Rattan in trend: The master craft weaving its way into our homes
When rattan first gained widespread popularity as an interior design trend in the seventies, it did so in a big way: For at least a decade, rattan furniture and baskets were everywhere. In the typical seventies home, no patio, veranda or conservatory was complete without a full suite of rattan. Now this decorative woven trend is back – and this time, the trend has come in from the outdoors as a nature-inspired design statement, with handmade baskets and other woven pieces bringing a touch of the perfectly imperfect to the modern interior.
Rattan: A material with history
Basket weaving is one of the oldest crafts to be invented by the human hand.
After the 17th century – following the continent’s colonisation of Asia – rattan quickly took over from the traditional willow branches as the preferred material for basket weaving in Europe. For hundreds of years, the woody liana of rattan palms were a popular choice for furnishings among affluent purchasers. Today, this durable material is more relevant than ever before: Sustainable, natural and flexible rattan embodies everything we look for in a modern interior trend. And if retro isn’t your thing, there’s no need to step back into the seventies: The latest rattan pieces come in new colours, shapes and designs to complement a wide range of interior styles.
Tradition and trend entwined
For the designers at this year’s Maison & Objet in Paris, rattan furniture and accessories are a key element of 2019’s global nomad trend, which combines beautifully woven baskets with leather armchairs, pouffes and woven textile rugs in warm tones of terracotta, brown and orange. But the rattan trend is just as at home in a Scandi-style mid-century interior, a Mediterranean-inspired living room or an exotic urban jungle design concept.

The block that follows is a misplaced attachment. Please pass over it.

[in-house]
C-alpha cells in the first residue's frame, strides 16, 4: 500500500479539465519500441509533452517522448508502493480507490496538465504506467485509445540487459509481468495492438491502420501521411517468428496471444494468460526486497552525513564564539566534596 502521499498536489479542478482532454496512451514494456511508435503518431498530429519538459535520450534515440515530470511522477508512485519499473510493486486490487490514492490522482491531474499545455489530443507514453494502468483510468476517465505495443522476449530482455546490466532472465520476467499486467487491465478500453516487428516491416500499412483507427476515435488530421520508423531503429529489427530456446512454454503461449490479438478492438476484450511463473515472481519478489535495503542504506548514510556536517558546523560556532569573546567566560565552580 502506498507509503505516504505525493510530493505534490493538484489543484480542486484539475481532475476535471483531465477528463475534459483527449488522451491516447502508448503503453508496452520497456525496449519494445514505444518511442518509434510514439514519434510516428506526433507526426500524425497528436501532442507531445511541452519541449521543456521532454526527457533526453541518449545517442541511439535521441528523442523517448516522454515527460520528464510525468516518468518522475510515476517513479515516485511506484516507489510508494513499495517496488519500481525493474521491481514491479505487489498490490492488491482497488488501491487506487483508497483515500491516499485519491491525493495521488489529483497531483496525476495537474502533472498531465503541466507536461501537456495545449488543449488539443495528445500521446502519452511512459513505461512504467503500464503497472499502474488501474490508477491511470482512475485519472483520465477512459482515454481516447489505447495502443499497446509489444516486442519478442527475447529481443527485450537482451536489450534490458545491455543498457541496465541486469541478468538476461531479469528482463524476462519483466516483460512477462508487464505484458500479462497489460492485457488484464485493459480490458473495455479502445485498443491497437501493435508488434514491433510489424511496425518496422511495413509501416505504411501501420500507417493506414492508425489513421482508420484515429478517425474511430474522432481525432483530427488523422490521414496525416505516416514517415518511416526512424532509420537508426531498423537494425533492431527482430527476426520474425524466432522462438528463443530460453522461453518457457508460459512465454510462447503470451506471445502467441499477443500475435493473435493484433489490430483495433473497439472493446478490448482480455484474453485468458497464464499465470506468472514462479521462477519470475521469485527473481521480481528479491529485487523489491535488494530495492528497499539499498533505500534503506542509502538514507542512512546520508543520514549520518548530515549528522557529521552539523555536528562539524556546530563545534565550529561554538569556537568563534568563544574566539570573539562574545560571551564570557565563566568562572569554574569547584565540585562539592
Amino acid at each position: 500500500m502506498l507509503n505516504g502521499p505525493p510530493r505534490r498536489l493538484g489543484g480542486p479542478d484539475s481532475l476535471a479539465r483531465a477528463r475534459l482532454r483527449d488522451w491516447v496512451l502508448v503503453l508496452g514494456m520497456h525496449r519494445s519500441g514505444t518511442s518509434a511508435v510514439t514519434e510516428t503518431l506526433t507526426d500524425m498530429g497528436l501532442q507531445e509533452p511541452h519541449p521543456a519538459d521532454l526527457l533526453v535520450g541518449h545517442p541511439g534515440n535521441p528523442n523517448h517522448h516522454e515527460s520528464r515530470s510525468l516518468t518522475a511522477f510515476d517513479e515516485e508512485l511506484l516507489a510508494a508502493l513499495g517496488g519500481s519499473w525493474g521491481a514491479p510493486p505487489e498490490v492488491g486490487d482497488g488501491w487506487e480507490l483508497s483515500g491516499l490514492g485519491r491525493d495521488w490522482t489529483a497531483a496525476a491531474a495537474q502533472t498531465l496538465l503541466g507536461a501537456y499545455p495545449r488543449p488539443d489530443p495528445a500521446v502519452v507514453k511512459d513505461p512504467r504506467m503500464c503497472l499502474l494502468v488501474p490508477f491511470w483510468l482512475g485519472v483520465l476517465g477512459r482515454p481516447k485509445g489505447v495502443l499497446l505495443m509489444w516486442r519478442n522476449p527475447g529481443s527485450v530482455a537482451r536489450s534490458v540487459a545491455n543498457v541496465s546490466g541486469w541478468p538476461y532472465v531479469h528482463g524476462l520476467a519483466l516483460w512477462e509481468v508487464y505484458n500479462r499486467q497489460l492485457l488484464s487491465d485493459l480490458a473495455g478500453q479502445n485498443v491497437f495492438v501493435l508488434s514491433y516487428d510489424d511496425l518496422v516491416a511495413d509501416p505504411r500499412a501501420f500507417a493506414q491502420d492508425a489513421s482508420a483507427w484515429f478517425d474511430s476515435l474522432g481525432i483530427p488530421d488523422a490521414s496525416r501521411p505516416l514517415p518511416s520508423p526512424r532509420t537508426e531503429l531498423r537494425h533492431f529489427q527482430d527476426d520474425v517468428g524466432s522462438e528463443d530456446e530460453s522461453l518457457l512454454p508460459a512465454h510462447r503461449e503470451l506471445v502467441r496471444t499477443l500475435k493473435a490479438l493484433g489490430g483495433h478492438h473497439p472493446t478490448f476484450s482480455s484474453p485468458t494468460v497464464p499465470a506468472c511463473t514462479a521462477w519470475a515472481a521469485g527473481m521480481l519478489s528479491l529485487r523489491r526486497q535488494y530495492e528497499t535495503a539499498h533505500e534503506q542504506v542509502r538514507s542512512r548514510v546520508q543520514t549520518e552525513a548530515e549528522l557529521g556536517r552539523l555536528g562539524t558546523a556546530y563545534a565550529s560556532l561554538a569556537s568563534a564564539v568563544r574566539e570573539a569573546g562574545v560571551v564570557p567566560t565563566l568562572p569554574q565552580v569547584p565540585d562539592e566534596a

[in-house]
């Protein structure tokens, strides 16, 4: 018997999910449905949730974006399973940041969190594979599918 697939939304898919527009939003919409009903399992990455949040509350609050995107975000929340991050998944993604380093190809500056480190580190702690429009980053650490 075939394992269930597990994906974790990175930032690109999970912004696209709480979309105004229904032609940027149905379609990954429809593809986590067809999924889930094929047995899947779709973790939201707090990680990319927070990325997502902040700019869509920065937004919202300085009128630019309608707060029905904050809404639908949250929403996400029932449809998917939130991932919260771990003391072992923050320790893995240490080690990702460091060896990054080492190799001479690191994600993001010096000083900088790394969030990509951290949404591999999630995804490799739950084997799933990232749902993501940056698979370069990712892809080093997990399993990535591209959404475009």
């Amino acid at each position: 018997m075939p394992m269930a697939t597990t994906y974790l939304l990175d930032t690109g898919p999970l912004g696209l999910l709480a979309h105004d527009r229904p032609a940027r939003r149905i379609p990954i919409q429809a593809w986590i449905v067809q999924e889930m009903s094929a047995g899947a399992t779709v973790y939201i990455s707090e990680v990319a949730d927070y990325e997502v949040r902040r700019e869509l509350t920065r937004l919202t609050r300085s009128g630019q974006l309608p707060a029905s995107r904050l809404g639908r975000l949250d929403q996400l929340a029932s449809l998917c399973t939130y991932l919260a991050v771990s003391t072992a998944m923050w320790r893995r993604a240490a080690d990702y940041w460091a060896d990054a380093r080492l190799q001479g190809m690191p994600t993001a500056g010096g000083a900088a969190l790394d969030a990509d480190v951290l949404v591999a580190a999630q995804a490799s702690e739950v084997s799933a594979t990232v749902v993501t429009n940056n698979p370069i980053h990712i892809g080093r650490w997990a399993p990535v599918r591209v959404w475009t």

Partnered with light textiles such as linen or cotton, light wood furniture and pure white walls, rattan chairs, stools and other woven pieces are the perfect complement to the country kitchen look. Rattan works well with vintage pieces for a shabby chic style, or can be paired with a neutral, earthy palette of beige and olive tones to bring authenticity and homeliness to more minimalist interiors.
Quality over quantity: The rattan trend for design lovers
Baskets and rattan furniture have already made their way back into the ranges of virtually all furniture and interior chains, and rattan is cheaply and readily available to all who want to update their home with this design trend. However, for design lovers, high-quality traditionally woven pieces are more than worth the extra investment: Classics like the S533 Cantilever Chair by Thonet and the Orinoco rocking chair by Bloomingville are elegant, sophisticated and guaranteed to stand the test of time in any interior.
When choosing textured pieces in materials such as rattan for your home, it is a good idea to purchase furniture in pairs for a coordinated, coherent look; this approach will highlight the material as a conscious design choice. If you think your rattan stool or armchair looks a little outdated, you can give it a modern makeover by adding textiles with prints or patchwork designs. A cushion, new upholstery or a throw is a quick and easy way to integrate vintage rattan furniture into a modern interior.
Baskets in the home: Small accessories that make a big impact
If you want to bring the rattan trend into your home, there’s no need to replace your entire three-piece suite or buy a brand-new set of living room furniture just yet. Adding just a few smaller accessories such as rattan lamps, laundry baskets or plant pots is enough to create the homely, authentic atmosphere that rattan brings. Functional accessories like magazine racks or side tables are easy to combine with your current furniture. Or if you want to make more of a feature of rattan in your home, a rattan trunk is a great way to create additional storage space – and also serves as a handy extra coffee table. However you use rattan in your home, this natural material is the perfect choice for creating a more relaxed look in your living room, hall or entrance.
Stay on trend: Caring for your rattan
Although rattan is a hard-wearing, natural material, it does need a little TLC from time to time to keep it looking its best. To prevent the rattan from becoming grey and brittle, remove any dust and dirt regularly with a damp (but not wet) cloth. If you use your rattan furniture outdoors, treat it with a water-repellent coating, cover it in bad weather and store it in a warm and dry place during the winter months.
Whether you opt for a whole suite of rattan furniture, one or two key pieces or even just a few simple woven accessories, rattan is a trend that can be integrated into any interior. Get the look right and this time, rattan will be here to stay.
How do you feel about the comeback of rattan? Is this natural material a good fit for your interior? Tell us what you think in the comments.